Several months ago, Global Hotel Network invited me to share my views of the impact on Orange County, California—and the entire US—that the coming avalanche of tourists from mainland China will have on all of us in the hospitality industry and beyond. The column received a lot of positive response from my peers, colleagues and others in the industry, encouraging me to share these ideas with a broader audience. So, with permission, I am reprinting it here. Global Hotel Network is an influential e-newsletter that reports on news and trends in the industry and is read globally by the industry’s thought leaders. Please copy into your browser http://www.globalhotelnetwork.com/SF/2012/04a/edfuller16 to read the article as it appeared in Global Hotel Network.
There’s no way around it: if you live and work in Orange County today, or do business here, one way or another, your life will be touched in some way by the more than 1 million visitors from China expected to come to the U.S. by 2015.
China is poised to become the Number One tourist market for those of us who make our living in California’s tourism and hospitality industry. Today, California is now the primary US tourist destination for Chinese visitors. More than 46% of all Chinese tourists to the US take advantage of the more than 60 weekly direct flights between the Chinese mainland and California to stop here first before venturing on to other US destinations. Should we care? You bet! Last year, Chinese visitors to California spent $2bn here. China’s middle class is larger than the entire population of the US. Their pent up demand to explore the world, unleashed by the simplification of our visa application policy, knows virtually no bounds. Even now, Chinese visitors are the world’s largest spenders to the tune of about $6,000 per person per trip to the US and, when they get here, they tend to stay longer than visitors from other countries.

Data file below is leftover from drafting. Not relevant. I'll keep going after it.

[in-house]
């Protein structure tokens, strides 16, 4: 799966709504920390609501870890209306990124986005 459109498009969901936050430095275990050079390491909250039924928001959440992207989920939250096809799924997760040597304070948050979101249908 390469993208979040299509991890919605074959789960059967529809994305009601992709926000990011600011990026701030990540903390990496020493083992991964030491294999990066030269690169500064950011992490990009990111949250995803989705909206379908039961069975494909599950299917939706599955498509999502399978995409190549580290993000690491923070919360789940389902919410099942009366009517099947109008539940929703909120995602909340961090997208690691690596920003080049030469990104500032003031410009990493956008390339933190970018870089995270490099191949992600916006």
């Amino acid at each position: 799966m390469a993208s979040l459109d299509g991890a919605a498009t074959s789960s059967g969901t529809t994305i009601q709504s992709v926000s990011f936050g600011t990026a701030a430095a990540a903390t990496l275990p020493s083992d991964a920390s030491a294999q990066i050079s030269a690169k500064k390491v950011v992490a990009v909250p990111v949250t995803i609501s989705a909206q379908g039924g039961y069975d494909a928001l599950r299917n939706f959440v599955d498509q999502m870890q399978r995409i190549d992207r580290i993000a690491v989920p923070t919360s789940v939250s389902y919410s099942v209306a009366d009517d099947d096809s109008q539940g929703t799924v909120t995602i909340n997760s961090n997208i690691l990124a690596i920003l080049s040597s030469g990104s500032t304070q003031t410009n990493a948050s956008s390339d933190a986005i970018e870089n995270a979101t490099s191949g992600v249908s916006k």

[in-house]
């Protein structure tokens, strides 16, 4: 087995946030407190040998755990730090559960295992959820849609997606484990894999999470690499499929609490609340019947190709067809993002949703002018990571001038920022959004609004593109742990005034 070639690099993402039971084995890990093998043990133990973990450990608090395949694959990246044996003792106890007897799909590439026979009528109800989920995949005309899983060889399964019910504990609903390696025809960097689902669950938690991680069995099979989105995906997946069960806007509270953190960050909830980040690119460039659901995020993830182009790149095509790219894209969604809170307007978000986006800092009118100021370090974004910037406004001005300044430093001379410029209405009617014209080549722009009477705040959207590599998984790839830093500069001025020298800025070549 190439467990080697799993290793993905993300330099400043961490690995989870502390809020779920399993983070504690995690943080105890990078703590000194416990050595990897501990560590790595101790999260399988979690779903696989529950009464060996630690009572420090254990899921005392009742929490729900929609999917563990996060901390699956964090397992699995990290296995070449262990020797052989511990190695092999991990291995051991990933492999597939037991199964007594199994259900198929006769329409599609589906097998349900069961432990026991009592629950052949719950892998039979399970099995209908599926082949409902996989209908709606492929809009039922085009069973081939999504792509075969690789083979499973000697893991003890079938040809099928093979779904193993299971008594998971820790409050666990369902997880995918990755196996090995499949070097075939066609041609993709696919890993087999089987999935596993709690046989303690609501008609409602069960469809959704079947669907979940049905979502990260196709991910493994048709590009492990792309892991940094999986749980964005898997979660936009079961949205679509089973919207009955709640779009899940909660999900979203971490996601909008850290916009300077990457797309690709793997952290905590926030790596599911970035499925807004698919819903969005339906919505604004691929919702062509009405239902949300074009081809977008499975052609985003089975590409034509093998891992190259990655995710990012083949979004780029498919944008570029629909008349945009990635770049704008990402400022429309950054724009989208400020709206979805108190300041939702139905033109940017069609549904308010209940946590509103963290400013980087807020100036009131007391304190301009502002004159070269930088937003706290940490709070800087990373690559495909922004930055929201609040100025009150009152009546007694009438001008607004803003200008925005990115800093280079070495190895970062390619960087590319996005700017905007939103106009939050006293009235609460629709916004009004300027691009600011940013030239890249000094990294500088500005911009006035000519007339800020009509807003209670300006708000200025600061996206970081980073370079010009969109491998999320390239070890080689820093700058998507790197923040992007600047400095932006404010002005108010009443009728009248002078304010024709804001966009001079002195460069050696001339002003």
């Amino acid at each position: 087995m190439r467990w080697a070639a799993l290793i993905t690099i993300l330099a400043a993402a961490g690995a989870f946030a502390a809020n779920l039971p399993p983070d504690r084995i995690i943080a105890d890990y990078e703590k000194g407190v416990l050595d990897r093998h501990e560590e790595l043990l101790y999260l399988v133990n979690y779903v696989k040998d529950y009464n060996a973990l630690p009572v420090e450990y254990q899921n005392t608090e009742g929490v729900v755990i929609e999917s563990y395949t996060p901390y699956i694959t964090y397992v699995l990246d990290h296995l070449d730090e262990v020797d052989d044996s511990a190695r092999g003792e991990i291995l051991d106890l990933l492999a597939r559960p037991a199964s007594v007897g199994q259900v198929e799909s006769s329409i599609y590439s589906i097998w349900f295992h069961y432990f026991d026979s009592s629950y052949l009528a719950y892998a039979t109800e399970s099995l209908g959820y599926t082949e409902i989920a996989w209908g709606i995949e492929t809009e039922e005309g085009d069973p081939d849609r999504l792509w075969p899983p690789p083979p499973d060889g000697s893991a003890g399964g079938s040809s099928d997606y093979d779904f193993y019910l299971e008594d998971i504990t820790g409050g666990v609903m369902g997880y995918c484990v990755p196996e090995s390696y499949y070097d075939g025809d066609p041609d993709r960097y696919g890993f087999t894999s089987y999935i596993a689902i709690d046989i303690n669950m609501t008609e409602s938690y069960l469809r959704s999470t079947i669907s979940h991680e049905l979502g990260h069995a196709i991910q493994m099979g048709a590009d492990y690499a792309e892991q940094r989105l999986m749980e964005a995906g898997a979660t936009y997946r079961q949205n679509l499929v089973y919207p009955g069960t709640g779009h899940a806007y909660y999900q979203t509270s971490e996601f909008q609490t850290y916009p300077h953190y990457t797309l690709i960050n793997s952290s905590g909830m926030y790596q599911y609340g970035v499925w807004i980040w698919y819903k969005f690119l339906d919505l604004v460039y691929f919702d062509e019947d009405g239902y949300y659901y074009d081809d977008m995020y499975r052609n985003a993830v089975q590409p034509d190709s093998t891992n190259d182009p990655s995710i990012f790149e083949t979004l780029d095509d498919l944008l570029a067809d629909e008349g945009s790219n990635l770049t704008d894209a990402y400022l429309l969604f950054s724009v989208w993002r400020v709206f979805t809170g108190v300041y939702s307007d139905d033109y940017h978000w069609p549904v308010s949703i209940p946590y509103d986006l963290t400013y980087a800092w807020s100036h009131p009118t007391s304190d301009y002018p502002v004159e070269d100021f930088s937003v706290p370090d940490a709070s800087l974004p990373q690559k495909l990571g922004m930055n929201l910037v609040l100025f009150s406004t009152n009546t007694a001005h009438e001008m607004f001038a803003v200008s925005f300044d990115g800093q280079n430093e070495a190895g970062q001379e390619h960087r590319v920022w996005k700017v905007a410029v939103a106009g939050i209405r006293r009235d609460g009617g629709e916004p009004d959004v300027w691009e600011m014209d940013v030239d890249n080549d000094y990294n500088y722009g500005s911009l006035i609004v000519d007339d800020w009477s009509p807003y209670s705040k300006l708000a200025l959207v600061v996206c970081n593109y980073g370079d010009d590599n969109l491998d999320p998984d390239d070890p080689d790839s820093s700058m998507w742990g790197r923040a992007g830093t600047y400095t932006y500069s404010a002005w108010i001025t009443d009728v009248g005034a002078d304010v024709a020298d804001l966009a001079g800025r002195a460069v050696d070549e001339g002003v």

At or near the top of their list of what attracts them to California , other than our climate and natural beauty, are Orange County’s (OC) premier tourist destinations such as Disneyland. But, it’s not only The OC’s tourist attractions that are appealing: every day we read accounts of major commercial and personal real estate deals being made in Orange County by visitors from China. They’re buying office buildings and other investment properties, vacation and retirement homes for themselves and housing for sons and daughters who are studying at one of our local colleges and universities. In fact, the California Association of Realtors recently pegged foreign sales at 5.8% of the State’s total real estate transactions and 39% of these buyers come from China, followed by Canada at 13% and India and Mexico at 8.7% each. Medical tourism is another big draw and abundant shopping opportunities, outstanding golf venues (more than 20 million Chinese nationals are expected to play golf by 2020), wide range of entertainment attractions and endless miles of beaches all add to The OC’s appeal—not to mention our central location to everything that’s great in Southern California.
I recently returned from a two-week sales mission to China in which 15 of The OC’s tourism leaders met with local Chinese tourism officials to promote our destination. While there, we built new alliances and enhanced existing relationships. We opened a sales office in Beijing to complement our Shanghai office which debuted to great success earlier in the year, announced plans to launch a Chinese language web site in early 2014 and introduced a special rate program that will be available to a wide spectrum of Chinese tourists visiting Orange County next year from the high-end luxury tier traveler to the more budget-minded.